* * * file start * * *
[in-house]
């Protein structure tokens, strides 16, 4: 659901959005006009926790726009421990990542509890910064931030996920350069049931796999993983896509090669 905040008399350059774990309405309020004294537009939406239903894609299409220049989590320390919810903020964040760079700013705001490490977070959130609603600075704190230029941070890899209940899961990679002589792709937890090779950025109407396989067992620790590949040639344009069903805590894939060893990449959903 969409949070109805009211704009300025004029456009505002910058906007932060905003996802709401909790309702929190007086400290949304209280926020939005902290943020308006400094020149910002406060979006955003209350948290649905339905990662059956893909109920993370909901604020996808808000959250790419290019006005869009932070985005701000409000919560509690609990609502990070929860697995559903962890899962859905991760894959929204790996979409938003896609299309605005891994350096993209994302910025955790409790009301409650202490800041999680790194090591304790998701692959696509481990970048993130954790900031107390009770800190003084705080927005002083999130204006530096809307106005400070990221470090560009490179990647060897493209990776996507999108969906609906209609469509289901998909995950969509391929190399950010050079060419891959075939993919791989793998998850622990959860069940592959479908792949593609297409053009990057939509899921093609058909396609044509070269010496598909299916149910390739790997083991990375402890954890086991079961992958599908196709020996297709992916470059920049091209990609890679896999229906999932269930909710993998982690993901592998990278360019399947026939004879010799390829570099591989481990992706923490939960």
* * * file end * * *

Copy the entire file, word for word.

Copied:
[in-house]
């Protein structure tokens, strides 16, 4: 659901959005006009926790726009421990990542509890910064931030996920350069049931796999993983896509090669 905040008399350059774990309405309020004294537009939406239903894609299409220049989590320390919810903020964040760079700013705001490490977070959130609603600075704190230029941070890899209940899961990679002589792709937890090779950025109407396989067992620790590949040639344009069903805590894939060893990449959903 969409949070109805009211704009300025004029456009505002910058906007932060905003996802709401909790309702929190007086400290949304209280926020939005902290943020308006400094020149910002406060979006955003209350948290649905339905990662059956893909109920993370909901604020996808808000959250790419290019006005869009932070985005701000409000919560509690609990609502990070929860697995559903962890899962859905991760894959929204790996979409938003896609299309605005891994350096993209994302910025955790409790009301409650202490800041999680790194090591304790998701692959696509481990970048993130954790900031107390009770800190003084705080927005002083999130204006530096809307106005400070990221470090560009490179990647060897493209990776996507999108969906609906209609469509289901998909995950969509391929190399950010050079060419891959075939993919791989793998998850622990959860069940592959479908792949593609297409053009990057939509899921093609058909396609044509070269010496598909299916149910390739790997083991990375402890954890086991079961992958599908196709020996297709992916470059920049091209990609890679896999229906999932269930909710993998982690993901592998990278360019399947026939004879010799390829570099591989481990992706923490939960």